For this is the will of God, your sanctification: that you abstain from fornication; that each one of you know how to control your own body in holiness and honor, not with lustful passion, like the Gentiles who do not know God; that no one wrong or exploit a brother or sister in this matter, because the Lord is an avenger in all these things, just as we have already told you beforehand and solemnly warned you. For God did not call us to impurity but in holiness. Therefore whoever rejects this rejects not human authority but God, who also gives his Holy Spirit to you.
Paul, First Letter to Thessalonika, 4:3-8
sanctification: progress in holiness; a greater capacity to live as God's own. It will be impeded to the extent that we dabble in God-ignoring behaviors.
fornication: sexual self-gratification not sanctified in marriage. The great human coping mechanism. People should receive love and respect in the church, not be coped upon by neurotic clergy or predatory lay people.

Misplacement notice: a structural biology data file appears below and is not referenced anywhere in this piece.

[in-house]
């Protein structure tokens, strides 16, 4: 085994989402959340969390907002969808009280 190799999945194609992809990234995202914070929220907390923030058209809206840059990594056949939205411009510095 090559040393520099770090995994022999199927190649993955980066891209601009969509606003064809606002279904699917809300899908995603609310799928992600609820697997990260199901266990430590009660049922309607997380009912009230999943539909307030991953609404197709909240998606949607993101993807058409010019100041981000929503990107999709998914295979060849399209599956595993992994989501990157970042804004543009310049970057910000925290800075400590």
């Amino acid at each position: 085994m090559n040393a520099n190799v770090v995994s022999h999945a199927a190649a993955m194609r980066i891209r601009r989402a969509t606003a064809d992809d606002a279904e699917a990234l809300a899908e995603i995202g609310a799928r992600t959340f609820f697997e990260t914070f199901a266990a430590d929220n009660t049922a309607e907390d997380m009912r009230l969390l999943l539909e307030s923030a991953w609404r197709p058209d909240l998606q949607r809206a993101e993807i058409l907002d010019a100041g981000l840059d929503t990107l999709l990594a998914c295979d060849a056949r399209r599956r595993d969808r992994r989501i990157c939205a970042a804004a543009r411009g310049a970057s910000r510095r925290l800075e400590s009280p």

brothers and sisters: not just a rhetorical flourish of campy preachers, but the way the New Testament defines the people of the church. Church relationships should establish respectful bonds of family affection, not a game reserve for those who work out their emotional stuff sexually. Roman Catholic cover for abusive clergy, Liberal Protestant LGBT activism and Evangelical acceptance of serial marriage all exploit God's people.
Gentiles: from the Hebrew "goiim" or "nations." The church is meant to be distinct from the world around it, a counterculture trying to live for the Kingdom of Heaven. The politicization of churches, right or left; divorce rates on par with the surrounding culture; clergy and people ignorant of Christian distinctives - these and other realities reveal a church that "does not know God."
impurity: Jesus blesses the "pure in heart." In Biblical language, the heart is the seat of the will, the place of our intentions. One need not be prim, prudish and "perfect" to have right intentions - which is why Jesus also blesses the "poor in spirit" and those who "hunger and thirst for righteousness." But the church must hold out the high vision of God's purity, a goal toward which our wills can aspire and, by divine help, progress.